Why does concrete crack?

Cracks in Concrete
Concrete, when placed, is a mass containing more water than is required for hydration of the cement it contains and for subsequent curing. When the concrete hardens and starts to lose the excess water, shrinkage begins. Unrestrained concrete should not experience cracking due to drying shrinkage, however, it is virtually impossible to support a structure of any appreciable size without some restraint.

The cracking phenomenon is complex and depends upon a number of things - rate and amount of drying, drying shrinkage, tensile strength, tensile strain, creep, elasticity, degree of restraint and other factors. Types and causes of cracking can be divided into categories: Cracks occurring before and during hardening, occurring after hardening, cracking resulting from structural design or accident.

Shrinkage cracks cannot always be prevented, but they can be controlled by making planes of weakness to establish the direction of cracking when contraction occurs. This is done by cutting grooves one third the thickness of the slabs, and is done as soon as the concrete is hard enough to resist damage by the saw.

Types of Cracks

  • Shrinkage cracks - avoid by cutting contraction joints
  • Shrinkage cracks caused by stress concentration at corners - prevent by placing expansion joint or by using reinforced steel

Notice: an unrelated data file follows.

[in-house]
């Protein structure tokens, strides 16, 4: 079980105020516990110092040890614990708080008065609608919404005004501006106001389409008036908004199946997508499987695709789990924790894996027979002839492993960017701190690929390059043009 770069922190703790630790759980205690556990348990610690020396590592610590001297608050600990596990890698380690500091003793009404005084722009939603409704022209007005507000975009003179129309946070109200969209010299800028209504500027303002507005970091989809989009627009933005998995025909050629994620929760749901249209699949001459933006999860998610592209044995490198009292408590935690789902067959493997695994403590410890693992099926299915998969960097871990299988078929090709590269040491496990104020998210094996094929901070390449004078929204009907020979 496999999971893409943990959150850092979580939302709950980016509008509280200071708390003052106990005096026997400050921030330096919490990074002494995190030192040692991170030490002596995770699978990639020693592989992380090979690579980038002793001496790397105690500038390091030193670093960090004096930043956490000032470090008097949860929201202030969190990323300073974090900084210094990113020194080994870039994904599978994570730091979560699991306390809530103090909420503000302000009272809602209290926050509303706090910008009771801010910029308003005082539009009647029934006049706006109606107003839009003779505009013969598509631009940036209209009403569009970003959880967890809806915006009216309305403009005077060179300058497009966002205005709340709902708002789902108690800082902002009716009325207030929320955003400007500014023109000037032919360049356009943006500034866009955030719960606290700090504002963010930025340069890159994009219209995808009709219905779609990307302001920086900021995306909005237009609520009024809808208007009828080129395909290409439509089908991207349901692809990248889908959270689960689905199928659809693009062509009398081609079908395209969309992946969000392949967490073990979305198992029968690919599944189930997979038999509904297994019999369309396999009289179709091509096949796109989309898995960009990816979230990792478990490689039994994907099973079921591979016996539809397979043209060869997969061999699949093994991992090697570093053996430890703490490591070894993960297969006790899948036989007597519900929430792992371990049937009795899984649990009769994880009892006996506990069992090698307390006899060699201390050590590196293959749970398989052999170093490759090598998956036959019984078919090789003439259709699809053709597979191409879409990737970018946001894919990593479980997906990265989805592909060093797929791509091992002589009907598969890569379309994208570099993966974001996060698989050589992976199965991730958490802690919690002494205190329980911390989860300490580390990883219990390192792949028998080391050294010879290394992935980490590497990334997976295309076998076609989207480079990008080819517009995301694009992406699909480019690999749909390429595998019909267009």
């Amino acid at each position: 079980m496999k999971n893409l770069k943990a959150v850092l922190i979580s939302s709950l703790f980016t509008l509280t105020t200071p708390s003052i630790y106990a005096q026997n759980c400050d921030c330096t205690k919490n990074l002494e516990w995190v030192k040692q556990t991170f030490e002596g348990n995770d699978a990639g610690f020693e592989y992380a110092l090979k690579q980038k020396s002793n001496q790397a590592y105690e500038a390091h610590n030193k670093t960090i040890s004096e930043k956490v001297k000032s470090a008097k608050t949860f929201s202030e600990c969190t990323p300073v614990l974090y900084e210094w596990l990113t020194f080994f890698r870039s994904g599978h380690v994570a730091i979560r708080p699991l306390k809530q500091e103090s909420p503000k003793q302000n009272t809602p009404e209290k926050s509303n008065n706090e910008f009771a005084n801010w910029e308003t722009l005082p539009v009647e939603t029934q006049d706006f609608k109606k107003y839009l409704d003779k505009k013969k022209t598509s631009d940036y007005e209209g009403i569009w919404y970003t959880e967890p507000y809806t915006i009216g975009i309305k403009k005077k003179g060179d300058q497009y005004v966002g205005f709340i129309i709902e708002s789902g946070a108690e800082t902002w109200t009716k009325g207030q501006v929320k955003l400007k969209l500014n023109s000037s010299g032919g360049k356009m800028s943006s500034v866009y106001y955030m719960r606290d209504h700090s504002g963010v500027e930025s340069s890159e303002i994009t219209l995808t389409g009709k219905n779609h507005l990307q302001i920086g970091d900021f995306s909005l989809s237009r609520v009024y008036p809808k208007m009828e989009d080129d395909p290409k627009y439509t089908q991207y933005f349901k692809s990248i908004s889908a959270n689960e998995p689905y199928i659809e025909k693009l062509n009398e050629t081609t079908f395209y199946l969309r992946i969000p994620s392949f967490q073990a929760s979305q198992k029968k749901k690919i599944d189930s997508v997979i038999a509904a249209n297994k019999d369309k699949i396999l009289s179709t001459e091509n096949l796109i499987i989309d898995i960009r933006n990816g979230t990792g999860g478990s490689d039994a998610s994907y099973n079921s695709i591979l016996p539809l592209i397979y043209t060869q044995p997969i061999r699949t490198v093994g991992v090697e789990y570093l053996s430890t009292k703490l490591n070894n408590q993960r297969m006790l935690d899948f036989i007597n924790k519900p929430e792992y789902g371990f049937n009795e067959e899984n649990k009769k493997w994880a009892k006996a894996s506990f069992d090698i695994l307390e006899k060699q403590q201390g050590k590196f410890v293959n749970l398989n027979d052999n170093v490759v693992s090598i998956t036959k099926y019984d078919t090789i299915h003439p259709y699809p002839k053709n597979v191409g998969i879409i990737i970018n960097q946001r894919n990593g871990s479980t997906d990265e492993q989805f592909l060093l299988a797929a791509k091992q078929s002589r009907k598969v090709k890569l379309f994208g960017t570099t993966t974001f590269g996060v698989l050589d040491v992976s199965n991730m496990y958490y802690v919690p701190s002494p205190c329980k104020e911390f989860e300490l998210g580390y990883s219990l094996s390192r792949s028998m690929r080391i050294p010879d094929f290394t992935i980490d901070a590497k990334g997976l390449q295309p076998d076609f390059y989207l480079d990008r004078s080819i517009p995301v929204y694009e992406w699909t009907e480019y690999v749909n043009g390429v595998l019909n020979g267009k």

• Settlement crack caused by movement of subgrade or footings
  • Cracks due to heaving under slab through poor drainage of subgrade
  • Expansion cracks - prevent by placing expansion joints
  • Shrinkage cracks in feathered sections. Narrow feathered sections should be avoided
  • Plastic shrinkage cracks, due to quick loss of water to subgrade or the atmosphere
  • Shrinkage cracks at door or window corners - avoid by using reinforced steel or (in solid concrete walls) by careful placement of low slump concrete.


The majority of cracks occur within 72 hours after concrete has been placed. These are preventative measures that will minimise cracking in this period.

  • Check that the subgrade is well compacted

  • Check that form work is firm

  • Ensure that subgrade and form work are moist before placing concrete

  • Do not add water to ready-mixed concrete at the point of placement

  • Adequately compact the concrete

  • Cut sufficiently contraction joints to allow for shrinkage an/or preventative crack inducers to control location of cracking at early ages

  • Provide expansion joints where necessary

  • Start curing as soon as possible

  • Maintain proper curing for an adequate period

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